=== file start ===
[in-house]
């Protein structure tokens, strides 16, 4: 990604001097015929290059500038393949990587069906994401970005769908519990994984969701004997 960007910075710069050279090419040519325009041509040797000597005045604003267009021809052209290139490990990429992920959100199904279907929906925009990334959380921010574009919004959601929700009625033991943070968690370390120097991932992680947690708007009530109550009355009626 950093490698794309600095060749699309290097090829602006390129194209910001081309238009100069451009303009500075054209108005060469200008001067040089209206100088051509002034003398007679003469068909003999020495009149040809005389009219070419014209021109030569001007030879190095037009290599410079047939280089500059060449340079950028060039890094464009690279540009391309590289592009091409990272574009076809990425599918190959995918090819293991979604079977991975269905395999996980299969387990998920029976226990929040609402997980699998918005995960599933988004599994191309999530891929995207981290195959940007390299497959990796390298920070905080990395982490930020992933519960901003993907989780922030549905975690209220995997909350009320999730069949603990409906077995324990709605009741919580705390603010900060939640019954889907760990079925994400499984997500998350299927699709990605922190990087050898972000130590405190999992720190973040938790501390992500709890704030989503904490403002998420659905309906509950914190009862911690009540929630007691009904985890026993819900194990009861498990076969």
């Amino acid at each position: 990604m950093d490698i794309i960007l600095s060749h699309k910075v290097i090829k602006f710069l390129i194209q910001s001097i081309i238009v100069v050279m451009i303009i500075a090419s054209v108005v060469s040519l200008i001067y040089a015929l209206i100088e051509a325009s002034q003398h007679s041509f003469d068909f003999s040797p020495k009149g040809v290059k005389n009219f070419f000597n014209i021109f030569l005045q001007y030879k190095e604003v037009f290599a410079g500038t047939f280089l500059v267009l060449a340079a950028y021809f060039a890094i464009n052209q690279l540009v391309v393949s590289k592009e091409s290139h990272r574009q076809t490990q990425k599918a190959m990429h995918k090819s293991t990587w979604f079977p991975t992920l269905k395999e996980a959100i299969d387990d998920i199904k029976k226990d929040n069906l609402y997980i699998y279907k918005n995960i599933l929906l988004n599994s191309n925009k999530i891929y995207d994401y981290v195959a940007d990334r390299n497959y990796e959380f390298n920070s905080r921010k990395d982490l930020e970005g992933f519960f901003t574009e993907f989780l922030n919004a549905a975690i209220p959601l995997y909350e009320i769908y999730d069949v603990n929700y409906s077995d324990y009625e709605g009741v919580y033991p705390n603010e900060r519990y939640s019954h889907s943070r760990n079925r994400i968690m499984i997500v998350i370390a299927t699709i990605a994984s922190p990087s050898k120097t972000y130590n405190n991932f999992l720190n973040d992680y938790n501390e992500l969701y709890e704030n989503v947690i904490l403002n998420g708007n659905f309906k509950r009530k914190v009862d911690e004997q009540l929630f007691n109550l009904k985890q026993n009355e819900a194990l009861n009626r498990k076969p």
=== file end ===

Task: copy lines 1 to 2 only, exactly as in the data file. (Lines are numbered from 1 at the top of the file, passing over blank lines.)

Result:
[in-house]
């Protein structure tokens, strides 16, 4: 990604001097015929290059500038393949990587069906994401970005769908519990994984969701004997 960007910075710069050279090419040519325009041509040797000597005045604003267009021809052209290139490990990429992920959100199904279907929906925009990334959380921010574009919004959601929700009625033991943070968690370390120097991932992680947690708007009530109550009355009626 950093490698794309600095060749699309290097090829602006390129194209910001081309238009100069451009303009500075054209108005060469200008001067040089209206100088051509002034003398007679003469068909003999020495009149040809005389009219070419014209021109030569001007030879190095037009290599410079047939280089500059060449340079950028060039890094464009690279540009391309590289592009091409990272574009076809990425599918190959995918090819293991979604079977991975269905395999996980299969387990998920029976226990929040609402997980699998918005995960599933988004599994191309999530891929995207981290195959940007390299497959990796390298920070905080990395982490930020992933519960901003993907989780922030549905975690209220995997909350009320999730069949603990409906077995324990709605009741919580705390603010900060939640019954889907760990079925994400499984997500998350299927699709990605922190990087050898972000130590405190999992720190973040938790501390992500709890704030989503904490403002998420659905309906509950914190009862911690009540929630007691009904985890026993819900194990009861498990076969």